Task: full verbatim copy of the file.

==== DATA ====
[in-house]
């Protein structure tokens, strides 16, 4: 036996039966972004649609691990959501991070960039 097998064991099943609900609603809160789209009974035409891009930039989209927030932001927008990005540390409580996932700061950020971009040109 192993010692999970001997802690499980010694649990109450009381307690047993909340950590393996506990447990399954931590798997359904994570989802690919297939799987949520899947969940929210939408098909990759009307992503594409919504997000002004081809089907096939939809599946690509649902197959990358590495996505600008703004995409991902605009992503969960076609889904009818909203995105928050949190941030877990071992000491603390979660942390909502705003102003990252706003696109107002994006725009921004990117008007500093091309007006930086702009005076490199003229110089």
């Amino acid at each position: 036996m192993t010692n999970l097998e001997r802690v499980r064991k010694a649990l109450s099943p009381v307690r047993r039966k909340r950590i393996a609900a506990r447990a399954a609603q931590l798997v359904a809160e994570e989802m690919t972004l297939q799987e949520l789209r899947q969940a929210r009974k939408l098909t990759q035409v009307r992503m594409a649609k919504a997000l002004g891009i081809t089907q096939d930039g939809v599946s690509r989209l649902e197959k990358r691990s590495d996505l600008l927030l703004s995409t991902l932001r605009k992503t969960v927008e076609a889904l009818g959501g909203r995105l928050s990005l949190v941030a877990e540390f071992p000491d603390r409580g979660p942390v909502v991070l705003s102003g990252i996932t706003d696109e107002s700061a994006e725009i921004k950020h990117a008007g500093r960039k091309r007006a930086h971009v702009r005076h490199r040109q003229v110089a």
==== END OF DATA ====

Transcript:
[in-house]
């Protein structure tokens, strides 16, 4: 036996039966972004649609691990959501991070960039 097998064991099943609900609603809160789209009974035409891009930039989209927030932001927008990005540390409580996932700061950020971009040109 192993010692999970001997802690499980010694649990109450009381307690047993909340950590393996506990447990399954931590798997359904994570989802690919297939799987949520899947969940929210939408098909990759009307992503594409919504997000002004081809089907096939939809599946690509649902197959990358590495996505600008703004995409991902605009992503969960076609889904009818909203995105928050949190941030877990071992000491603390979660942390909502705003102003990252706003696109107002994006725009921004990117008007500093091309007006930086702009005076490199003229110089």
């Amino acid at each position: 036996m192993t010692n999970l097998e001997r802690v499980r064991k010694a649990l109450s099943p009381v307690r047993r039966k909340r950590i393996a609900a506990r447990a399954a609603q931590l798997v359904a809160e994570e989802m690919t972004l297939q799987e949520l789209r899947q969940a929210r009974k939408l098909t990759q035409v009307r992503m594409a649609k919504a997000l002004g891009i081809t089907q096939d930039g939809v599946s690509r989209l649902e197959k990358r691990s590495d996505l600008l927030l703004s995409t991902l932001r605009k992503t969960v927008e076609a889904l009818g959501g909203r995105l928050s990005l949190v941030a877990e540390f071992p000491d603390r409580g979660p942390v909502v991070l705003s102003g990252i996932t706003d696109e107002s700061a994006e725009i921004k950020h990117a008007g500093r960039k091309r007006a930086h971009v702009r005076h490199r040109q003229v110089a």